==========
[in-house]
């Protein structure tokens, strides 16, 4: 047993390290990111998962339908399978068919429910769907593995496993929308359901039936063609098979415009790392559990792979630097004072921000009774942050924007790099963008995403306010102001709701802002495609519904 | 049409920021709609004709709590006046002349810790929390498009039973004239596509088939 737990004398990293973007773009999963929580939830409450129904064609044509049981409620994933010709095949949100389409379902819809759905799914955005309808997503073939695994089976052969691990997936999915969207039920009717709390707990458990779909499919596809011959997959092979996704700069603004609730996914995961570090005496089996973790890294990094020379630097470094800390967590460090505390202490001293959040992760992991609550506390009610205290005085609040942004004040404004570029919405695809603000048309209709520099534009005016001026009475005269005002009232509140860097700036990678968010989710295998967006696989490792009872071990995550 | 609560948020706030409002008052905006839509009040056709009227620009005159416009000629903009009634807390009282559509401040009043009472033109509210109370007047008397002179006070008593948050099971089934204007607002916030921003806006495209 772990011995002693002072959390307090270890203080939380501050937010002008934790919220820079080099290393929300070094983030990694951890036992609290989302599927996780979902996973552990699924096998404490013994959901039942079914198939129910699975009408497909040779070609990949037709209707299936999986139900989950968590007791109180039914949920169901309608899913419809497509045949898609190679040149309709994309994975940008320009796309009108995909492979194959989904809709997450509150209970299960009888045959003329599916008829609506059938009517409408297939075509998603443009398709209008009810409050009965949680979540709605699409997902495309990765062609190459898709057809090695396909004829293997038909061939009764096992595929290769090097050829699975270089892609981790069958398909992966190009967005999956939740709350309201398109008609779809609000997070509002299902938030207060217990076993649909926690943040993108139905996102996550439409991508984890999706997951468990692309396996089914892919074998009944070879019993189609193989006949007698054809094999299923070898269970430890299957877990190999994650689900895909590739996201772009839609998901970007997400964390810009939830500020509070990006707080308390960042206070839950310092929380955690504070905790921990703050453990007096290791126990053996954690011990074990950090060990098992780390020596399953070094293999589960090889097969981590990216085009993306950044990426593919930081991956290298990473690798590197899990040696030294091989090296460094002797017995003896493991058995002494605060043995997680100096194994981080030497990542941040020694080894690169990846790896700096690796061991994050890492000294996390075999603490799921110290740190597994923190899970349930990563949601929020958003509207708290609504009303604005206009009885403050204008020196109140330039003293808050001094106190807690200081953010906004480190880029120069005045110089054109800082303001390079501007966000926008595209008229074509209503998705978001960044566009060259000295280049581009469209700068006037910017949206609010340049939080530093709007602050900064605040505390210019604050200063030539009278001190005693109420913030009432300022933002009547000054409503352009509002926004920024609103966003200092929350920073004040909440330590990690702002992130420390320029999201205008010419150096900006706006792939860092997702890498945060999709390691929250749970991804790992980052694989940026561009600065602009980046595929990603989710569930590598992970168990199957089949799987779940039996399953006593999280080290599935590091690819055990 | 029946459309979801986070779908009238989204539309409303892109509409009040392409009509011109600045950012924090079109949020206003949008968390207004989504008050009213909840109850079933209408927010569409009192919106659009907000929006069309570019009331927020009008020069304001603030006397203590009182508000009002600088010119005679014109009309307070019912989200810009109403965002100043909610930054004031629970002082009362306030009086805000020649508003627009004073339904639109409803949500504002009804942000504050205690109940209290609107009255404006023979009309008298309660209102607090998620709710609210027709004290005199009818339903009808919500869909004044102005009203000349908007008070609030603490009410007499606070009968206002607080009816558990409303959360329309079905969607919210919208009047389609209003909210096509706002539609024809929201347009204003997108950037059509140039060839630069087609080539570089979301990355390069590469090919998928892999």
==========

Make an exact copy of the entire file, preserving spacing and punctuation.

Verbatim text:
[in-house]
């Protein structure tokens, strides 16, 4: 047993390290990111998962339908399978068919429910769907593995496993929308359901039936063609098979415009790392559990792979630097004072921000009774942050924007790099963008995403306010102001709701802002495609519904 | 049409920021709609004709709590006046002349810790929390498009039973004239596509088939 737990004398990293973007773009999963929580939830409450129904064609044509049981409620994933010709095949949100389409379902819809759905799914955005309808997503073939695994089976052969691990997936999915969207039920009717709390707990458990779909499919596809011959997959092979996704700069603004609730996914995961570090005496089996973790890294990094020379630097470094800390967590460090505390202490001293959040992760992991609550506390009610205290005085609040942004004040404004570029919405695809603000048309209709520099534009005016001026009475005269005002009232509140860097700036990678968010989710295998967006696989490792009872071990995550 | 609560948020706030409002008052905006839509009040056709009227620009005159416009000629903009009634807390009282559509401040009043009472033109509210109370007047008397002179006070008593948050099971089934204007607002916030921003806006495209 772990011995002693002072959390307090270890203080939380501050937010002008934790919220820079080099290393929300070094983030990694951890036992609290989302599927996780979902996973552990699924096998404490013994959901039942079914198939129910699975009408497909040779070609990949037709209707299936999986139900989950968590007791109180039914949920169901309608899913419809497509045949898609190679040149309709994309994975940008320009796309009108995909492979194959989904809709997450509150209970299960009888045959003329599916008829609506059938009517409408297939075509998603443009398709209008009810409050009965949680979540709605699409997902495309990765062609190459898709057809090695396909004829293997038909061939009764096992595929290769090097050829699975270089892609981790069958398909992966190009967005999956939740709350309201398109008609779809609000997070509002299902938030207060217990076993649909926690943040993108139905996102996550439409991508984890999706997951468990692309396996089914892919074998009944070879019993189609193989006949007698054809094999299923070898269970430890299957877990190999994650689900895909590739996201772009839609998901970007997400964390810009939830500020509070990006707080308390960042206070839950310092929380955690504070905790921990703050453990007096290791126990053996954690011990074990950090060990098992780390020596399953070094293999589960090889097969981590990216085009993306950044990426593919930081991956290298990473690798590197899990040696030294091989090296460094002797017995003896493991058995002494605060043995997680100096194994981080030497990542941040020694080894690169990846790896700096690796061991994050890492000294996390075999603490799921110290740190597994923190899970349930990563949601929020958003509207708290609504009303604005206009009885403050204008020196109140330039003293808050001094106190807690200081953010906004480190880029120069005045110089054109800082303001390079501007966000926008595209008229074509209503998705978001960044566009060259000295280049581009469209700068006037910017949206609010340049939080530093709007602050900064605040505390210019604050200063030539009278001190005693109420913030009432300022933002009547000054409503352009509002926004920024609103966003200092929350920073004040909440330590990690702002992130420390320029999201205008010419150096900006706006792939860092997702890498945060999709390691929250749970991804790992980052694989940026561009600065602009980046595929990603989710569930590598992970168990199957089949799987779940039996399953006593999280080290599935590091690819055990 | 029946459309979801986070779908009238989204539309409303892109509409009040392409009509011109600045950012924090079109949020206003949008968390207004989504008050009213909840109850079933209408927010569409009192919106659009907000929006069309570019009331927020009008020069304001603030006397203590009182508000009002600088010119005679014109009309307070019912989200810009109403965002100043909610930054004031629970002082009362306030009086805000020649508003627009004073339904639109409803949500504002009804942000504050205690109940209290609107009255404006023979009309008298309660209102607090998620709710609210027709004290005199009818339903009808919500869909004044102005009203000349908007008070609030603490009410007499606070009968206002607080009816558990409303959360329309079905969607919210919208009047389609209003909210096509706002539609024809929201347009204003997108950037059509140039060839630069087609080539570089979301990355390069590469090919998928892999």